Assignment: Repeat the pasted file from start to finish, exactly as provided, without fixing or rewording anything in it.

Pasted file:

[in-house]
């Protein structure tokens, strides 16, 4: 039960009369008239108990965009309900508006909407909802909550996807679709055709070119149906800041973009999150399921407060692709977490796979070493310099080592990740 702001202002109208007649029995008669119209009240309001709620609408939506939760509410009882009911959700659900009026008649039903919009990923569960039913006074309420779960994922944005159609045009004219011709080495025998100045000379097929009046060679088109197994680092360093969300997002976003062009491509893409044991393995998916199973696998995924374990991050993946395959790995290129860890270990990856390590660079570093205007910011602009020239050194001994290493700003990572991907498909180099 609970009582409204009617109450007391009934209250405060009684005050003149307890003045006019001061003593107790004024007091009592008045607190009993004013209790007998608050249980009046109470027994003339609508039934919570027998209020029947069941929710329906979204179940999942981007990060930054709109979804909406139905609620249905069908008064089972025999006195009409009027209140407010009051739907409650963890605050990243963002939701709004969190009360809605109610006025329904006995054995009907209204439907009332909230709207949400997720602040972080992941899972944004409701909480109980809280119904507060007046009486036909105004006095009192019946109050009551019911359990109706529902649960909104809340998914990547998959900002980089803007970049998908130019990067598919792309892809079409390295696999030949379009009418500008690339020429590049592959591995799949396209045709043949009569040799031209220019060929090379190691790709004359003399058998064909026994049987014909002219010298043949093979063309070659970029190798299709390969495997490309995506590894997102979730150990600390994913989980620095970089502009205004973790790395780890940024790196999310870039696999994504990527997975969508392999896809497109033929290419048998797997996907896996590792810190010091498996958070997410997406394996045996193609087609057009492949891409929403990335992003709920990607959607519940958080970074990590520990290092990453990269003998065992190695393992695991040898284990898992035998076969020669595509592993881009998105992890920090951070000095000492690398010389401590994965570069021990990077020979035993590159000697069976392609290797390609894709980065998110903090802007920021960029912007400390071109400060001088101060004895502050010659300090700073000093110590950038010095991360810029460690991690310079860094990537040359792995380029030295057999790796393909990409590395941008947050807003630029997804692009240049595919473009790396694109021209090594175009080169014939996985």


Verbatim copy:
[in-house]
């Protein structure tokens, strides 16, 4: 039960009369008239108990965009309900508006909407909802909550996807679709055709070119149906800041973009999150399921407060692709977490796979070493310099080592990740 702001202002109208007649029995008669119209009240309001709620609408939506939760509410009882009911959700659900009026008649039903919009990923569960039913006074309420779960994922944005159609045009004219011709080495025998100045000379097929009046060679088109197994680092360093969300997002976003062009491509893409044991393995998916199973696998995924374990991050993946395959790995290129860890270990990856390590660079570093205007910011602009020239050194001994290493700003990572991907498909180099 609970009582409204009617109450007391009934209250405060009684005050003149307890003045006019001061003593107790004024007091009592008045607190009993004013209790007998608050249980009046109470027994003339609508039934919570027998209020029947069941929710329906979204179940999942981007990060930054709109979804909406139905609620249905069908008064089972025999006195009409009027209140407010009051739907409650963890605050990243963002939701709004969190009360809605109610006025329904006995054995009907209204439907009332909230709207949400997720602040972080992941899972944004409701909480109980809280119904507060007046009486036909105004006095009192019946109050009551019911359990109706529902649960909104809340998914990547998959900002980089803007970049998908130019990067598919792309892809079409390295696999030949379009009418500008690339020429590049592959591995799949396209045709043949009569040799031209220019060929090379190691790709004359003399058998064909026994049987014909002219010298043949093979063309070659970029190798299709390969495997490309995506590894997102979730150990600390994913989980620095970089502009205004973790790395780890940024790196999310870039696999994504990527997975969508392999896809497109033929290419048998797997996907896996590792810190010091498996958070997410997406394996045996193609087609057009492949891409929403990335992003709920990607959607519940958080970074990590520990290092990453990269003998065992190695393992695991040898284990898992035998076969020669595509592993881009998105992890920090951070000095000492690398010389401590994965570069021990990077020979035993590159000697069976392609290797390609894709980065998110903090802007920021960029912007400390071109400060001088101060004895502050010659300090700073000093110590950038010095991360810029460690991690310079860094990537040359792995380029030295057999790796393909990409590395941008947050807003630029997804692009240049595919473009790396694109021209090594175009080169014939996985």